[ Back to EurekAlert! ] Public release date: 15-Feb-2008
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Contact: Ellie Javadi
ellie.javadi@sri.com
650-859-4874
SRI International

Dr. Caroline Wagner presents on dynamic self-organizing networks in higher education

MENLO PARK, Calif. – February 14, 2008 – SRI International, an independent nonprofit research and development organization, today announced that SRI Senior Policy Analyst Caroline Wagner, Ph.D., will deliver a talk titled Science, Ethics, and Institutional Traditions Around the World at the annual meeting of the American Association for the Advancement of Science (AAAS) in Boston from February 14 to 18. Wagner’s talk is based on research for her new book, The New Invisible College: Science for Development, which is being published in Spring 2008 by The Brookings Institution Press.

Wagner asserts, “Like many parts of the knowledge system, the organization of scientific research is changing in fundamental ways. Self-organizing networks that span the globe are the most notable feature of science today. These networks constitute an invisible college of researchers: scientists who collaborate not because they are told to but because they want to, not because they work in the same laboratory or even in the same field but because they have complementary insight, data, or skills. Networks can take on the role of institutions in some parts of the world that do not have a long history of building scientific infrastructure.”

At SRI’s Center for Science, Technology, and Economic Development, Wagner works on projects related to measurement and evaluation of science and technology. Before joining SRI, she worked at RAND Corporation, held positions for the U.S. Congress Committee on Science, Space, and Technology and for the Congressional Office of Technology Assessment. Wagner also served as an analyst for the federal government, specializing in comparative analysis of global developments in science and technology.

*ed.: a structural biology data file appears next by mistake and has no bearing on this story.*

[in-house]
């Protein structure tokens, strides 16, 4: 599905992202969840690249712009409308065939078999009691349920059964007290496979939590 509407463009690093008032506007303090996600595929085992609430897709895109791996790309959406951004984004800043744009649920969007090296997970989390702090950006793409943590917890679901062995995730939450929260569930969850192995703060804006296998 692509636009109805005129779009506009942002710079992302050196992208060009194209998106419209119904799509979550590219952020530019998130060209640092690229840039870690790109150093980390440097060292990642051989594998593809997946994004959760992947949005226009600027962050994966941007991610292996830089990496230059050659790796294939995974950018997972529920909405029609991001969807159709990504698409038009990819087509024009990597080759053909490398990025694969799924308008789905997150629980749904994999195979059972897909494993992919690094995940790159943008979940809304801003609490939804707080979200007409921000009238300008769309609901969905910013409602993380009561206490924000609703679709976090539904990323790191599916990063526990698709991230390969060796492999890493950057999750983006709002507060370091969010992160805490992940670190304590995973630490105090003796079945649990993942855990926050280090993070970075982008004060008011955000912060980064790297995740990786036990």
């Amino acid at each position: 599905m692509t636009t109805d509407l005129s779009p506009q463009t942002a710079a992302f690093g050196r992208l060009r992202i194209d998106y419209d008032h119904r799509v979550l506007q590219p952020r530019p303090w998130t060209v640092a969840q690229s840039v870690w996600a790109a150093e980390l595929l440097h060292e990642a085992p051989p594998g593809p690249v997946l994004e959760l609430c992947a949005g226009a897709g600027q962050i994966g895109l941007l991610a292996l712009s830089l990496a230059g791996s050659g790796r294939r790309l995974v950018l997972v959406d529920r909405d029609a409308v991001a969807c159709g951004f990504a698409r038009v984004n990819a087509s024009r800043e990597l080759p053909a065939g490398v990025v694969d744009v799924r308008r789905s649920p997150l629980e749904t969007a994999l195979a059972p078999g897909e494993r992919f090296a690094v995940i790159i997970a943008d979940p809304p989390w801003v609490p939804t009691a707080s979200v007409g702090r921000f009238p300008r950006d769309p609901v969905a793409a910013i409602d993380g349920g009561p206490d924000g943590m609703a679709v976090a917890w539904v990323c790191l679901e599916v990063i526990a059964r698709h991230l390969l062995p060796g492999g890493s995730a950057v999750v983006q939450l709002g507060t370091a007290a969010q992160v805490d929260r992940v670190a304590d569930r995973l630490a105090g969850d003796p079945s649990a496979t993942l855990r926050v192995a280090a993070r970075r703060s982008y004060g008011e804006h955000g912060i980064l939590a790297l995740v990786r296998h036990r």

Wagner currently serves on the Advisory Board of Research on Knowledge Systems, a program of the International Development Research Centre of Canada, and on the editorial board of the International Journal of Technology and Globalization. She was a Member of the United Nations Millennium Task Force on Science, Technology, and Innovation (2002-2004). She is a founding member of the Washington Science Policy Alliance. Dr. Wagner holds a B.A. from Trinity University, an M.A. from GWU in Science, Technology and Public Policy; and a doctorate from the University of Amsterdam in Science & Technology Dynamics.

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Information on Wagner’s new book can be found at: http://www.brookings.edu/press/Books/2007/newinvisiblecollege.aspx

About SRI’s Center for Science, Technology, and Economic Development (CSTED)

CSTED helps regions, organizations, and businesses become more successful in today's economy through more effective science and technology, economic, and educational programs and policies.

Based in Washington D.C., the Center is staffed with seasoned professionals who conduct research, analysis, program evaluation, and strategic planning for private and public sector clients. A multidisciplinary approach provides a unique perspective and allows for the integration of skills from different disciplines for each client assignment.

About SRI International

Silicon Valley-based SRI International (www.sri.com) is one of the world’s leading independent research and technology development organizations. Founded as Stanford Research Institute in 1946, SRI has been meeting the strategic needs of clients for more than 60 years. The nonprofit research institute performs client-sponsored research and development for government agencies, commercial businesses, and private foundations. In addition to conducting contract R&D, SRI licenses its technologies, forms strategic partnerships, and creates spin-off companies.



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